Together on the Professorial Path
Emily King, PhD in English '12, grew up in a Kansas City suburb, while Diego Millan, PhD in English '16, was born in Chile and raised in Malden, Mass. The future wife and husband took two very different paths to the Tufts English PhD program and are now working as professors at two very different universities.
After earning bachelor's degrees in English literature and microbiology at Kansas State University, King applied to a number of MA/PhD programs on the East Coast. She chose Tufts based on the English department's esteemed reputation and its faculty's intriguing areas of research.
Millan, who majored in English literature at Bowdoin College, was drawn to Tufts for those same reasons. In addition, he wanted to be close to home and appreciated the strong sense of community among graduate students and faculty in the English department.
King and Millan met at a new-cohort mixer hosted at a decidedly unglamorous Irish pub in Somerville's Davis Square in 2009. What King describes as a "beautiful and supportive friendship" soon blossomed into something more.
Besides meeting each other, the couple agrees that a highlight of the PhD program was taking independent study courses with faculty as part of groups of two or three students.
"As a student, you're on the spot with nowhere to hide. It taught me how to think through the text we chose in a rigorous fashion," King says. "As a faculty member now, I realize how onerous and time-consuming independent studies can be for faculty members, and I'm grateful for the remarkable experiences I had with [professors] Lee Edelman and Judith Haber."
Serving as instructors of record early in their respective tenures at Tufts also made an impression on King and Millan.
"We both had the opportunity to teach English 1 and English 2 [for first-year undergraduate students], and I teach a version of those classes now," Millan says. "There was a lot of hands-on pedagogical training on effective discussion facilitation—how to make each student feel comfortable in the classroom so they could deliver their best work. I'm very thankful to have that skill."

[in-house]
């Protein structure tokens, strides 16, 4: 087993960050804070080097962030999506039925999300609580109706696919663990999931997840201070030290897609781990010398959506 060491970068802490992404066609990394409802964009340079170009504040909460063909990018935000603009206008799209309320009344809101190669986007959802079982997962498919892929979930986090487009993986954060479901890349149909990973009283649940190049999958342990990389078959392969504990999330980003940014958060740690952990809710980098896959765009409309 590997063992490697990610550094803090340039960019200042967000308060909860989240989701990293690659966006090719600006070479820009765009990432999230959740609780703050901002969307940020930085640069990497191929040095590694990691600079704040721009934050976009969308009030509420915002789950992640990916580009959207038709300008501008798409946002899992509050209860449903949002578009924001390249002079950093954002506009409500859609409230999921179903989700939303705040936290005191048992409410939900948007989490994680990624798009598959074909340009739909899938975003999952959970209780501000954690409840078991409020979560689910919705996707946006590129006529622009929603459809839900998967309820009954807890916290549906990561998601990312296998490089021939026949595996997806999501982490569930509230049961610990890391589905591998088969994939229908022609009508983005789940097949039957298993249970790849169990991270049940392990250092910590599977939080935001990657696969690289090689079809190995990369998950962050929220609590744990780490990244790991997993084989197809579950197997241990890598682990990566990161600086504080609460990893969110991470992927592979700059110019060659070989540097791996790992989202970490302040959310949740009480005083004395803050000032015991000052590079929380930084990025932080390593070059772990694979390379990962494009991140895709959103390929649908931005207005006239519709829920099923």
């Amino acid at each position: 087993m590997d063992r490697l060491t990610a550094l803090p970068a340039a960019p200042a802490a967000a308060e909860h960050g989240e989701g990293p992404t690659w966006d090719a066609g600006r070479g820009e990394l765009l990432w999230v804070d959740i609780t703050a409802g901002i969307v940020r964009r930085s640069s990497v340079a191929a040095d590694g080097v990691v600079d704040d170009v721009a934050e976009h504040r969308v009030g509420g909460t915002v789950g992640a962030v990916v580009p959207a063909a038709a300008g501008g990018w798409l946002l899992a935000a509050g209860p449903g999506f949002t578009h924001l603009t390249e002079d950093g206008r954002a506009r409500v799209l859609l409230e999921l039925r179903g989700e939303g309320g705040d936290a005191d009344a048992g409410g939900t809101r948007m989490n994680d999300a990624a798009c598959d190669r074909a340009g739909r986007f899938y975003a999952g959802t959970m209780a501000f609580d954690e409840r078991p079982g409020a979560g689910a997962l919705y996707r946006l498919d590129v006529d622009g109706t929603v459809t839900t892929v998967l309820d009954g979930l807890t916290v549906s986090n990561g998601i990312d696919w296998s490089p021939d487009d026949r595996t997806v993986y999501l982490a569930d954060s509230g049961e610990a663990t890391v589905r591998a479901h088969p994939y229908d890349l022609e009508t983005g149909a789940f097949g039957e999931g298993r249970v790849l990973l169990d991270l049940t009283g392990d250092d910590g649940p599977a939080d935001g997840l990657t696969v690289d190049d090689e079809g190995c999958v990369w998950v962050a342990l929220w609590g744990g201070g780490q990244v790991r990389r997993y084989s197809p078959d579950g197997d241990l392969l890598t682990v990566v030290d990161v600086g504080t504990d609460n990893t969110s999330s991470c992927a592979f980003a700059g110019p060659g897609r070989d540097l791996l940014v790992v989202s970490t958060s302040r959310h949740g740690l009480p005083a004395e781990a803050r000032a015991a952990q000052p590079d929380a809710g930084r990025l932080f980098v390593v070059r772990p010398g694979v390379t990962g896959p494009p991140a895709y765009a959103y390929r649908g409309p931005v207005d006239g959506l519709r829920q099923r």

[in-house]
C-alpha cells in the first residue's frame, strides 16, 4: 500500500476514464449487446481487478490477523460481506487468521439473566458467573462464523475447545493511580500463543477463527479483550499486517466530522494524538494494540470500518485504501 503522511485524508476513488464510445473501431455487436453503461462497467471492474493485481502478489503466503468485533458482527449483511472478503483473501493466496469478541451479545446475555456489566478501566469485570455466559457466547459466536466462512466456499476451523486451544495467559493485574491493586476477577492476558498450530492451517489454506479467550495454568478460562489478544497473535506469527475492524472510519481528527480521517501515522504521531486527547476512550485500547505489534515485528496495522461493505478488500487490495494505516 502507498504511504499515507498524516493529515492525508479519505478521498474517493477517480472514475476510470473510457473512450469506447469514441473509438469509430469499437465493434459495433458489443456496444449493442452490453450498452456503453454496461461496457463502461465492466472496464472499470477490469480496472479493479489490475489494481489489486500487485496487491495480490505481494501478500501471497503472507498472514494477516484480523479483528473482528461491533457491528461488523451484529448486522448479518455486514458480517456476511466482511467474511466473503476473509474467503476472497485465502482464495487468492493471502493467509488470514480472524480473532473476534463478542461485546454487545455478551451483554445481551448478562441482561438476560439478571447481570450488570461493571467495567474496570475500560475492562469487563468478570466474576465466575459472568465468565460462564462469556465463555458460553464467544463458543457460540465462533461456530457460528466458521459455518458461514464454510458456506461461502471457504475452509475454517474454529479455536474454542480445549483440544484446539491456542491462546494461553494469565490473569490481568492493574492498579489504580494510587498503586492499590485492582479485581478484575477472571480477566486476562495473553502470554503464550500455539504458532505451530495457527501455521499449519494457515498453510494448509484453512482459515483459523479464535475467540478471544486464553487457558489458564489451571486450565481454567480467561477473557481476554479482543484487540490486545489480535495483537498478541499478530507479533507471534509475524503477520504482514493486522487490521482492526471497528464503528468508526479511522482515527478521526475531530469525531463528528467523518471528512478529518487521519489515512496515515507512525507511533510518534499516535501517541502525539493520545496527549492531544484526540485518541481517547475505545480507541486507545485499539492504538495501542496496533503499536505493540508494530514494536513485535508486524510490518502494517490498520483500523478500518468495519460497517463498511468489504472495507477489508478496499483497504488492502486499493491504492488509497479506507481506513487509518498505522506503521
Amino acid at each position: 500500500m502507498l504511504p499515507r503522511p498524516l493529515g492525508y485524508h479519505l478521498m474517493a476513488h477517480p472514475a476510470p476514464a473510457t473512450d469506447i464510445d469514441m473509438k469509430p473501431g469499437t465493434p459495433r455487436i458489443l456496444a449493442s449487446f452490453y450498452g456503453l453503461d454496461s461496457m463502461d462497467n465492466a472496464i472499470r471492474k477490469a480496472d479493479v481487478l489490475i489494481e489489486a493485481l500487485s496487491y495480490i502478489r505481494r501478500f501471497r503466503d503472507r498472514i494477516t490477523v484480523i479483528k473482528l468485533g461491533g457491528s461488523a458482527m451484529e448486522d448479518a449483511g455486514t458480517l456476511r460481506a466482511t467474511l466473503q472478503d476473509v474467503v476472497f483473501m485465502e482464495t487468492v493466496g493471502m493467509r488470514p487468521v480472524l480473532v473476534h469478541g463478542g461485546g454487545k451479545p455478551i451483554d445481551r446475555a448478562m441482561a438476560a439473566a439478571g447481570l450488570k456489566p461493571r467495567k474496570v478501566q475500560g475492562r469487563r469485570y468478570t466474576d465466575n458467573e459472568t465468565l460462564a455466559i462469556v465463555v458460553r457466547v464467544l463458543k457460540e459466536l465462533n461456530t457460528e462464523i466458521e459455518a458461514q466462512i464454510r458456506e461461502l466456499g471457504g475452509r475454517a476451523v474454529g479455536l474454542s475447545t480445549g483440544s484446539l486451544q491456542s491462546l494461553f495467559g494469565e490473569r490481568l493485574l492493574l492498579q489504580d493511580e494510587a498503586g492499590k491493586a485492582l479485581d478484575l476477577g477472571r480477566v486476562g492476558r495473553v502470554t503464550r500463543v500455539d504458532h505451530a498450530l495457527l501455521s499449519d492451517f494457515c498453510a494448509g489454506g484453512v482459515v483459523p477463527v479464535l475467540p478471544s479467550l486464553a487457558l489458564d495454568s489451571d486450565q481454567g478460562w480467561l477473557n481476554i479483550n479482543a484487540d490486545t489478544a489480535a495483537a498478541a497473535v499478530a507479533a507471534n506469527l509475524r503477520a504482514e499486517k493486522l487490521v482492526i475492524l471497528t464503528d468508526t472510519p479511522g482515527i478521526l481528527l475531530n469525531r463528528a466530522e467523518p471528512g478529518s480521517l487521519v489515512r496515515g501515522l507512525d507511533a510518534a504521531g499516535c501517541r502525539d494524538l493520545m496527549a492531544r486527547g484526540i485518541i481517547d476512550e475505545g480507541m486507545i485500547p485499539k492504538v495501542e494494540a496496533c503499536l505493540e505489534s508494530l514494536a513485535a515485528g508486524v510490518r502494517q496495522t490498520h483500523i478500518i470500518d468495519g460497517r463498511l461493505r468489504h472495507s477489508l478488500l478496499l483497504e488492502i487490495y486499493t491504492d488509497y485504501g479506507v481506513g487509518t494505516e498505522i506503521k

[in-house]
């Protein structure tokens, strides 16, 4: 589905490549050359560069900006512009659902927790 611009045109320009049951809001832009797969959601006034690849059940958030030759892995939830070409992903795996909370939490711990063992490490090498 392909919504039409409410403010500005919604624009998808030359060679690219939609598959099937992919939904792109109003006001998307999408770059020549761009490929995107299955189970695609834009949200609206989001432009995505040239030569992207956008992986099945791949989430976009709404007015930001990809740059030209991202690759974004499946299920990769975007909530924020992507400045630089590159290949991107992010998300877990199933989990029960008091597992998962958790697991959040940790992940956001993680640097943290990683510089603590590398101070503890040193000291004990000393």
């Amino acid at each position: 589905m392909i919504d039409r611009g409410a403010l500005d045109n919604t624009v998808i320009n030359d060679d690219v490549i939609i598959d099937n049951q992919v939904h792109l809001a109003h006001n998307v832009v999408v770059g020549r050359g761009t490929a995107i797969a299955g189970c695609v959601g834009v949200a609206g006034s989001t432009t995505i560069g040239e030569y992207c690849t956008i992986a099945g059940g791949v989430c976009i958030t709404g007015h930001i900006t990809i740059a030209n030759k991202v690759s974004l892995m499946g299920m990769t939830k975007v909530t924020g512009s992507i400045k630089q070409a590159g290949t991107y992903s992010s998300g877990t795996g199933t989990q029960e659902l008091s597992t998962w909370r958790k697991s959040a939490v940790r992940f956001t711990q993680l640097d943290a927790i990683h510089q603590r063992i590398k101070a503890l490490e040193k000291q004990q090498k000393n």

King's first step after Tufts was becoming a visiting professor of English at Vanderbilt University. Two years later, she landed at Louisiana State University as an Assistant Professor of Shakespeare and Renaissance Drama. In 2020 she was named Associate Professor.
"From the start, LSU has felt like a place that could be my home for a number of years," she says. "The school has really facilitated my success, giving me funding and the opportunity to finish my first book ["Civil Vengeance: Literature, Culture, and Early Modern Revenge," Cornell UP, 2019]. And I teach two courses each semester, which gives me much more time to work on research projects."
Millan went from Tufts to Brown University, where he was a Presidential Postdoctoral Fellow at the Pembroke Center for Teaching and Research on Women. There, he continued work on his first book, tentatively titled "Laughing at the End of the World," which examines how enduring legacies of racism inform understandings and practices of laughter. In 2018 he joined the faculty of Washington and Lee University, a small liberal arts school in Lexington, Va., as an Assistant Professor of English and Africana Studies.
"College was transformative for me. I grew up working class, and college gave me space to grow and learn how to interact with the world, so I've gravitated toward higher ed ever since," he says. "I had supportive, encouraging professors at Bowdoin and Tufts. I wanted to be that person to students, and have been able to be that person, at Washington and Lee."
When King isn't busy with her teaching duties at LSU, she heads to Virginia to spend time with Millan in their home. They recall Boston fondly and returned to the city in 2019 for their wedding, followed by a reception held at—where else?—the Tufts campus.